A return to the good old days: Populism, fake news, yellow journalism, and the unparalleled virtue of business people

Mark Balnaves

Research output: Chapter in Book/Report/Conference proceedingChapter (Book)Researchpeer-review

1 Citation (Scopus)

Abstract

Primo Levi, a victim of Auschwitz, warned in an interview to The New Republic in 1986 that empathy in contemporary industrial societies can disappear without warning and replaced with a new fascism, which “with its trail of intolerance, abuse, and servitude, can be born outside our country and imported into it, walking on tiptoe and calling itself by other names; or it can loose itself from within with such violence that it routs all defenses.” Professor Anthony Gould in his introductory chapter provides a timely reminder, and warning, that public policy and management theory are not necessarily simply a matter of clinical, scientifically constructed, models, but a part of genuine human forces, historical and otherwise, that have led to an age of crisis. Levi’s point is that events in the contemporary moment can move far faster than we recognize and trusted sources disappear even faster. In this chapter, the author provides a brief overview of the rise of digital personae in the context of intentionality and the trusted source.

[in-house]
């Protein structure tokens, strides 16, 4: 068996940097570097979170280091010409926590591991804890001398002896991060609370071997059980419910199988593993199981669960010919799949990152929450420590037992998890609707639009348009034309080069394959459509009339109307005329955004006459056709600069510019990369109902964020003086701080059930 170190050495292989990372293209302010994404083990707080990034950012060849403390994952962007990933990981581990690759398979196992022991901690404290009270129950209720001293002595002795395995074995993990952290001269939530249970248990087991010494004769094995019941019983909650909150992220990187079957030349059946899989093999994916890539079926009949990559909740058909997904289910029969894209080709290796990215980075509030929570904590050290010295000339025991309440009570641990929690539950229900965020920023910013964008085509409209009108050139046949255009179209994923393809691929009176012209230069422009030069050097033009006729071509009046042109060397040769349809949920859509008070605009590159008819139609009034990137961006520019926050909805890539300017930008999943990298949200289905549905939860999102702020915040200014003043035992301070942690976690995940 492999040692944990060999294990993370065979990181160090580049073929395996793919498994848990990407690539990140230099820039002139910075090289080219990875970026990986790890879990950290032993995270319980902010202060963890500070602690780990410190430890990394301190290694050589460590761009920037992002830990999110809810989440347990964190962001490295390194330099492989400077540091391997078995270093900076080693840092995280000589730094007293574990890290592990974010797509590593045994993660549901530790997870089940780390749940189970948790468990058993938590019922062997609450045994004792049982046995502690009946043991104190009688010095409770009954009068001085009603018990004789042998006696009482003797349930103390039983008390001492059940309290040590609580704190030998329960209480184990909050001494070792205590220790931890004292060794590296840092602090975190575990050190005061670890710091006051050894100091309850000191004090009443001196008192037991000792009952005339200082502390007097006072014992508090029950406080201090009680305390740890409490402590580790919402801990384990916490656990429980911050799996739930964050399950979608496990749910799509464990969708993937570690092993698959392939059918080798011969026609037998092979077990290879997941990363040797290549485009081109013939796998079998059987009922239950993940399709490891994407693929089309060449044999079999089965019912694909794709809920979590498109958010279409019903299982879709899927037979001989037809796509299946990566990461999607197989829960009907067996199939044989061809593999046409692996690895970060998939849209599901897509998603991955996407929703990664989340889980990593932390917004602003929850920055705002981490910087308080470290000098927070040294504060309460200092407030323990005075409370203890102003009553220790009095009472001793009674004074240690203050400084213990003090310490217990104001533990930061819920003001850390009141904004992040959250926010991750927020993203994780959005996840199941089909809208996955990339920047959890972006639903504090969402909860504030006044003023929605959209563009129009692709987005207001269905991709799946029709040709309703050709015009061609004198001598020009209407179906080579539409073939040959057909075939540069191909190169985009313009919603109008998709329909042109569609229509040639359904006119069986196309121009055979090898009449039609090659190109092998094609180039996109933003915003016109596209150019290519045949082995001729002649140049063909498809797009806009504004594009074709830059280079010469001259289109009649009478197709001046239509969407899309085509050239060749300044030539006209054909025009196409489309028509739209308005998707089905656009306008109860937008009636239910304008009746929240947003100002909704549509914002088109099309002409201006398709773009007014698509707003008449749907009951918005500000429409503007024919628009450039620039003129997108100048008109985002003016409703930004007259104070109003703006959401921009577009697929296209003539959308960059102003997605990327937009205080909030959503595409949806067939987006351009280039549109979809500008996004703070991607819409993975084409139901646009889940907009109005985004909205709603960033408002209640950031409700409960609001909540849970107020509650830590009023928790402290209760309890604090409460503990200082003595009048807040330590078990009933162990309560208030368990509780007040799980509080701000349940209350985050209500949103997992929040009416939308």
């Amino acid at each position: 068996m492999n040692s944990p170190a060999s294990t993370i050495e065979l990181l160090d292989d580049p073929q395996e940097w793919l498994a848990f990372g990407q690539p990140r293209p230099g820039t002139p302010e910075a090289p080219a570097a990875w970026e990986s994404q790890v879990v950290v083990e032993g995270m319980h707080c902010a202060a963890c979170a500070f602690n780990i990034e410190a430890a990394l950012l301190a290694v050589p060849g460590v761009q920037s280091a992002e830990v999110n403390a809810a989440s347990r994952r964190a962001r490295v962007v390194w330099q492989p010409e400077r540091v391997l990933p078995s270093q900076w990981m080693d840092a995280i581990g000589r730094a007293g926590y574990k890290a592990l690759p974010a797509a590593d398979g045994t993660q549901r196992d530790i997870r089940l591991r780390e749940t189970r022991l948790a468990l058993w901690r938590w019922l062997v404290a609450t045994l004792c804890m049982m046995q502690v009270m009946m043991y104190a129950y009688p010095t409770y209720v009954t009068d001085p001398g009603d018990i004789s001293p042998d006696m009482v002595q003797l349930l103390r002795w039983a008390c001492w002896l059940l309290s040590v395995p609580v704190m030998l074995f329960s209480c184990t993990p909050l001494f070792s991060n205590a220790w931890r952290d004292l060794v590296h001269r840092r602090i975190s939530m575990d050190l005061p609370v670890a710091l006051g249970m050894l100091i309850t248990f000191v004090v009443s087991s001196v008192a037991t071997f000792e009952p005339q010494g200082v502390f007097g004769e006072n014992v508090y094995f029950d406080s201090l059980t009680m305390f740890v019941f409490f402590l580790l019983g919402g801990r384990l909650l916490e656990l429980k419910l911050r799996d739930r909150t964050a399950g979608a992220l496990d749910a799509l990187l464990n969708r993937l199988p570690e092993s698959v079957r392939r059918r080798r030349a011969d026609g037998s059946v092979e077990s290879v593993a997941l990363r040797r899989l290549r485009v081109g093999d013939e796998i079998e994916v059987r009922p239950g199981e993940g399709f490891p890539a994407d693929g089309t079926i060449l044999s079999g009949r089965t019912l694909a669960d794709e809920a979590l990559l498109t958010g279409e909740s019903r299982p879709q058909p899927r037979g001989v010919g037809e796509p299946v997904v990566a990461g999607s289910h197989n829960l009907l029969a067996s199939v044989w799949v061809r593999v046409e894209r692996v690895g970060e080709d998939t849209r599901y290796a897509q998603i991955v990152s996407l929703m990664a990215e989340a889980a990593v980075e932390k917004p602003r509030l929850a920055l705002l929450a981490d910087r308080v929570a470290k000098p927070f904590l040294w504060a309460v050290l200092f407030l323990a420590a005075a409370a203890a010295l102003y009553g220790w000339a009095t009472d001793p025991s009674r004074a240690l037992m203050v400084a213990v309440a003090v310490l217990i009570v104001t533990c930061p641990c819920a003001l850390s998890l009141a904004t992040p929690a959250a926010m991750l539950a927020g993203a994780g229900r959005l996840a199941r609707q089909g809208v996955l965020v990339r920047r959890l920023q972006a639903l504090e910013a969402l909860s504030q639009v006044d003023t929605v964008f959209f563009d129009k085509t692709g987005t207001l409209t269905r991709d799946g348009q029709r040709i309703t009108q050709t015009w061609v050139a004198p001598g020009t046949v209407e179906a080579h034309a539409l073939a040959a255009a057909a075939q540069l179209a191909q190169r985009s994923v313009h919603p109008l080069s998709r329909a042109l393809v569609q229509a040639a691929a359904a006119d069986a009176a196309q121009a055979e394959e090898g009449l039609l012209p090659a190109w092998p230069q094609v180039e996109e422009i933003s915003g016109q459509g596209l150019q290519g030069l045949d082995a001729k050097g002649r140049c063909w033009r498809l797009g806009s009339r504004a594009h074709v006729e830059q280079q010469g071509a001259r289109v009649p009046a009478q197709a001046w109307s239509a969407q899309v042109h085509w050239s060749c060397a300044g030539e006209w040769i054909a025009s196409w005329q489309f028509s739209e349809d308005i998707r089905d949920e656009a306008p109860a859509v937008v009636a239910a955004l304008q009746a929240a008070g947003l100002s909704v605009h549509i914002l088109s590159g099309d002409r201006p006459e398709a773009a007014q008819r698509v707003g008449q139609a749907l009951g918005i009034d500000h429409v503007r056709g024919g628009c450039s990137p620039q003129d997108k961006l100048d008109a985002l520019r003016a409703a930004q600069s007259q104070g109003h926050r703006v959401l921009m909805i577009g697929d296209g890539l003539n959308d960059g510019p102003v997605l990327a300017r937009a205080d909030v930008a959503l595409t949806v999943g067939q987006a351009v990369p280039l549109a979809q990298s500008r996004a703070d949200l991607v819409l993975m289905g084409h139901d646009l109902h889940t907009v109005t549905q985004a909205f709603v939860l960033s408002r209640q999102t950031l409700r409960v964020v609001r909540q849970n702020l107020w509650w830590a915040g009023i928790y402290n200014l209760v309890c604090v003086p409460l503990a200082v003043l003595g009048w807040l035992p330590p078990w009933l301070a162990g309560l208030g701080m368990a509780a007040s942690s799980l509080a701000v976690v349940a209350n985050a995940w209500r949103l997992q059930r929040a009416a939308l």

Original languageEnglish
Title of host publicationThe Palgrave Handbook of Management History
EditorsBradley Bowden, Jeffrey Muldoon, Anthony M. Gould, Adela J. McMurray
Place of PublicationCham Switzerland
PublisherPalgrave Macmillan
Pages935-949
Number of pages15
ISBN (Electronic)9783319621142
ISBN (Print)9783319621135
DOIs
Publication statusPublished - 1 Jan 2020

Keywords

  • Digital persona
  • Electronic markets
  • Internet privacy
  • Persona studies
  • Trusted news source

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